Struggling to maintain your work-life balance due to work overload? Use these 5 secret tactics on your boss and peers and they’ll never overstep your boundaries again!
Achieving work-life balance is the goal of many professionals. However, due to various external factors, it may seem like a distant dream. That needn't be the case any more. By using these subtle tactics, you can ensure that your boss and colleagues respect your need for some personal time without rubbing them the wrong way.
At my first job, I worked under an individual who was a typical workaholic. She would stay many hours past the normal working hours and expected me to do the same. Sometimes, I would have prior commitments and would request her to let me an hour early off work. She would grudgingly agree to my request, only to comment, "Don't make this a habit - otherwise I would have to let others off work early too."
I would meekly listen to her while thinking to myself "Why don't you factor in all those late nights and extra hours I put in when I ask to be excused an hour earlier than my usual time?" At that time, the only way I knew of dealing with it was to complain about my toxic boss to my friend.
Now that I've switched jobs, gained more experience and been mentored by an understanding boss, I've learnt how I should have actually handled the situation. This is what I would have done if I had the opportunity to go back in time:
1. Have an open & honest talk with my boss
To me, the most important thing was to be able to reach home in time to have dinner as a family. I resented my job because I would often be required to work late and thus miss out on family dinners. If I had a chance to do over things at my first job, I would make sure I sat down and spoke with her about this non-negotiable requirement.
If you aren't open and clear about your needs, you can't blame your boss for not understanding them. Whether it is about coming in late twice a week so that you can drop your toddler off to playschool or not being able to attend calls on Sunday when you're at church, you need to convey that to your boss.
2. Say no more often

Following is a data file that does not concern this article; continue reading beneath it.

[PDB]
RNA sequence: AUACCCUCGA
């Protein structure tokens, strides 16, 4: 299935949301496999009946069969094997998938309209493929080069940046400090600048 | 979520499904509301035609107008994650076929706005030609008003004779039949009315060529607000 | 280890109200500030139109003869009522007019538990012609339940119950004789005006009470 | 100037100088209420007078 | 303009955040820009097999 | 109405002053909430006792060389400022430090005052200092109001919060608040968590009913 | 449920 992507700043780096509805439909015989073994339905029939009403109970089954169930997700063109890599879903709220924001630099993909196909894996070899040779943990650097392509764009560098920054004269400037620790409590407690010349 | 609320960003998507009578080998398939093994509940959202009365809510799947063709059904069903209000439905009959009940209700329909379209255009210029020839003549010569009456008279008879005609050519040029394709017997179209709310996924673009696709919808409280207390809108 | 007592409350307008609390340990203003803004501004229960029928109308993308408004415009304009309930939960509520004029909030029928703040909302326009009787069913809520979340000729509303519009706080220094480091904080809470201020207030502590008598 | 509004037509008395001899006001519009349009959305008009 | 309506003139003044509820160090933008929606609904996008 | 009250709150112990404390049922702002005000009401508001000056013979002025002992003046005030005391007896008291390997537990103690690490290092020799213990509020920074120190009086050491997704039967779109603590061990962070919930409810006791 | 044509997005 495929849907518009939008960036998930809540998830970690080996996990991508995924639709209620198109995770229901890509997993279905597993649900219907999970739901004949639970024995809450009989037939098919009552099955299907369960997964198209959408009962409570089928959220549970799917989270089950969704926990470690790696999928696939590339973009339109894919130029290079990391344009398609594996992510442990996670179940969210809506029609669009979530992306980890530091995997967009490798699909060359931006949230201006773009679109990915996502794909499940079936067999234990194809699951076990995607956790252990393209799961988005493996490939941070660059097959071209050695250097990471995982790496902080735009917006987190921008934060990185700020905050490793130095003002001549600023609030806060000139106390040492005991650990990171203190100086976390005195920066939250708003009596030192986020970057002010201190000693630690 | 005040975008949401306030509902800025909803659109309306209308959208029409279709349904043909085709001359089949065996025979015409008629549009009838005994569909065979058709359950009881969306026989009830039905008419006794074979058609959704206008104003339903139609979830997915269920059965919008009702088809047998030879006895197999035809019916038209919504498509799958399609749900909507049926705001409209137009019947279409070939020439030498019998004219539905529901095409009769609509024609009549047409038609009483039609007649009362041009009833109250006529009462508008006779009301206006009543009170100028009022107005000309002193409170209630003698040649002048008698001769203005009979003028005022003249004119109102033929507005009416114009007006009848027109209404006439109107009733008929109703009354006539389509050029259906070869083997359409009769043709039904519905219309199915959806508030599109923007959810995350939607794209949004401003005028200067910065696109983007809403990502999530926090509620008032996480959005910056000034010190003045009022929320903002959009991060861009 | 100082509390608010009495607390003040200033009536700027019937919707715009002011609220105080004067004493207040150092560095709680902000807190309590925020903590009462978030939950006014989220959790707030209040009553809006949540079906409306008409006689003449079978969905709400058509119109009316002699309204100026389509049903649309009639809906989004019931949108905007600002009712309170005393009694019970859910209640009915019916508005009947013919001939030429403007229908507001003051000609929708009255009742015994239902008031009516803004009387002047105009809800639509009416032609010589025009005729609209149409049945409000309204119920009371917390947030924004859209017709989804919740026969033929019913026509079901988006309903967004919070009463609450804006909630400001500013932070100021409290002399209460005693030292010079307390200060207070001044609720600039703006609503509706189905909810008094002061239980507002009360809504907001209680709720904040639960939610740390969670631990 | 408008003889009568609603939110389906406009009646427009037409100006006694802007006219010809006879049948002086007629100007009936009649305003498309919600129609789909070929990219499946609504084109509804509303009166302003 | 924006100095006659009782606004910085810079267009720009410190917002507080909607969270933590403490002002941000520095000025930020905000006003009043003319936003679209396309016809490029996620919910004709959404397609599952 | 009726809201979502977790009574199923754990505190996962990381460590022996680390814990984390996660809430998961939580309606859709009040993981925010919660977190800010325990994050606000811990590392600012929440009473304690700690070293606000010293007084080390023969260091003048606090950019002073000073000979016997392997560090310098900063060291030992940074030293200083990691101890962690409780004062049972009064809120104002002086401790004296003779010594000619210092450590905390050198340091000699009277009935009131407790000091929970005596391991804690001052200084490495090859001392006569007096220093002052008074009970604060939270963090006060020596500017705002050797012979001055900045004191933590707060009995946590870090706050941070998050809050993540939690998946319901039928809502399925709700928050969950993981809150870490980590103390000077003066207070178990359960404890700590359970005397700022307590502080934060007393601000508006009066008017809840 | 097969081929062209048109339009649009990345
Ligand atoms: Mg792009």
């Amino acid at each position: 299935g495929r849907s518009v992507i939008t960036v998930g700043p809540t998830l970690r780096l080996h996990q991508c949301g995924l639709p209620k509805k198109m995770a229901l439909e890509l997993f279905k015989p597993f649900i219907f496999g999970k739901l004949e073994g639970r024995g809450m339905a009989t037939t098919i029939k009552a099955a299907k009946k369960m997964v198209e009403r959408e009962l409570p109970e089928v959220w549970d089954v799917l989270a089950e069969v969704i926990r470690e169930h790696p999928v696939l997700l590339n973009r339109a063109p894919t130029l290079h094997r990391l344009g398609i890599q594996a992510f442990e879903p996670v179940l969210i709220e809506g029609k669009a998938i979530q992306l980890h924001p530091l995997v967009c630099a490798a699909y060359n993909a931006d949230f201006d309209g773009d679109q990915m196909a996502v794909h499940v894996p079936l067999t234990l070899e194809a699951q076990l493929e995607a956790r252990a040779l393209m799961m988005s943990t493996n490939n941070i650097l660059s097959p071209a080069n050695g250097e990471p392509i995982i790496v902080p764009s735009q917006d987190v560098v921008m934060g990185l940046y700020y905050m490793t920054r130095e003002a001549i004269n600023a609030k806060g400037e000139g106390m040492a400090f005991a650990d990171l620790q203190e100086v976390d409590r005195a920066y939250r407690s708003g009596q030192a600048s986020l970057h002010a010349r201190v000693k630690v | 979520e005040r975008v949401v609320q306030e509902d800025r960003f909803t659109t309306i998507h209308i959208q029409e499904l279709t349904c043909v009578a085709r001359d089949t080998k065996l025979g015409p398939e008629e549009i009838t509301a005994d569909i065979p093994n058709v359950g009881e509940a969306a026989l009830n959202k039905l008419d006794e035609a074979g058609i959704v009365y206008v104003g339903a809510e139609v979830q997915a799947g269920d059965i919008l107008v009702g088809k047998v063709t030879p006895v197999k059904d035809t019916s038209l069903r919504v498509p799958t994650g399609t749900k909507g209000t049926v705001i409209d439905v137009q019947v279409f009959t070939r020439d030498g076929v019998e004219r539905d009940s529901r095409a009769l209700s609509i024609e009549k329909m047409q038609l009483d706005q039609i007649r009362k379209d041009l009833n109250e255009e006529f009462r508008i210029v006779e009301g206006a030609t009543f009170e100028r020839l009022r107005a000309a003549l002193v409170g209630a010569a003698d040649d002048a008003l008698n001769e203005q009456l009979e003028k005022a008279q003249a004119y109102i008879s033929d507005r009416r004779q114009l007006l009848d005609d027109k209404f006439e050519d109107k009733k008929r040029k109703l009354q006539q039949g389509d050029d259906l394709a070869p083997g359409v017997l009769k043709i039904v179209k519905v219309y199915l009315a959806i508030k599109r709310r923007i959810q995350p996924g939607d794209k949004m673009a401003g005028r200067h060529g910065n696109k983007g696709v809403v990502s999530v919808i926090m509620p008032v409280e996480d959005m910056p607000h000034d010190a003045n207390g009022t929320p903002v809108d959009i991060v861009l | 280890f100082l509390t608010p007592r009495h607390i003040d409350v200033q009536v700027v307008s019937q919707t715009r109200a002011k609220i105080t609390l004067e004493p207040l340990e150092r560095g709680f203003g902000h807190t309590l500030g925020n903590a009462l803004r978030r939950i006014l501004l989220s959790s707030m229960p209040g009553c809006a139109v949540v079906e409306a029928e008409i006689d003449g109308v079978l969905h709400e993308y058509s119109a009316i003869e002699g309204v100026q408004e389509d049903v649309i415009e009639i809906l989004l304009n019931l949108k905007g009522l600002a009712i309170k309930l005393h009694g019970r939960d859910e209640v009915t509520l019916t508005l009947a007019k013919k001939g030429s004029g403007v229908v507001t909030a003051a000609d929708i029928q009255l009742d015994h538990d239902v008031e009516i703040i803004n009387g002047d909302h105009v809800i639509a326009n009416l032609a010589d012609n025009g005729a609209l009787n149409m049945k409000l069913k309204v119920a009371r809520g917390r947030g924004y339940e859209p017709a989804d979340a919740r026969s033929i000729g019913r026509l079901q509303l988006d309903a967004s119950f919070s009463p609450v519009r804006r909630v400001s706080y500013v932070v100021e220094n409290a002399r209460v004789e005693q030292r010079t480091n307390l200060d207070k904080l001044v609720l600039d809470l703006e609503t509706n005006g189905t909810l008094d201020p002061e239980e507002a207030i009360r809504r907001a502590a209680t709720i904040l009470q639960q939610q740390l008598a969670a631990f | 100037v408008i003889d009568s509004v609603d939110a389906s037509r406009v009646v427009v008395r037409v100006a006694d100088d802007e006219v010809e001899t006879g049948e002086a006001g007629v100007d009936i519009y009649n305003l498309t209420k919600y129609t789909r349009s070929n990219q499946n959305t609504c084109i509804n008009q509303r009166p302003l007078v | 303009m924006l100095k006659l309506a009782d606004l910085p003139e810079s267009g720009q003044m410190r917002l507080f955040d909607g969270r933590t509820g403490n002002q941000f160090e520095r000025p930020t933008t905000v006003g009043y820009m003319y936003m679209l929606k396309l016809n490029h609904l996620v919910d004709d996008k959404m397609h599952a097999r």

As I started out in my career, I was eager to make a good impression and would often take on tasks that I wasn't required to. I would volunteer to help out team mates and would agree to assist them in order to meet their deadlines. While this made me quite popular, my own work suffered. I found myself burning the midnight oil to meet my own deadlines.
Now that I'm older and wiser, I have learnt to say no without feeling guilty. If my co-worker or boss approaches me with a task when I'm already burdened with other pending items, I let them know that I'm swamped. Instead of flat-out refusing their request, I explain why I will not be able to take on the additional task and promise to lend a hand I can afford to.
3. Work smarter, not harder
The book Deep Work by Cal Newport talks about the need to block out larger chunks of time in order to do focused work and achieve greater productivity. Earlier, I would fall into the trap of checking my emails, or the organizational messaging service, constantly and replying to emails and messages as and when I received them.
I have realized the folly of my ways. Now I prefer to check emails and messages only during certain times. I schedule my work day extensively and ensure I've 2-3 blocks of time (ranging from 45 mins to 90 mins) to do my work without disruptions.
4. Respect my own boundaries
This means switching off your gadgets, avoiding checking email from home compulsively and leaving work when you need to. Don't agree to last minute meetings or brainstorming sessions unless there is a crisis. You cannot expect others to value your need for personal time unless you respect the boundaries you set.
5. Schedule time off from work
If you find yourself working long hours on a task or project, ensure you schedule some time off from work once you complete it. Your family deserves as much attention, if not more, as your career does. It's okay to prioritize your career over family during certain times, but it's not okay to make a habit out of it. Asking your boss about time off in advance will allow both of you to plan the work better.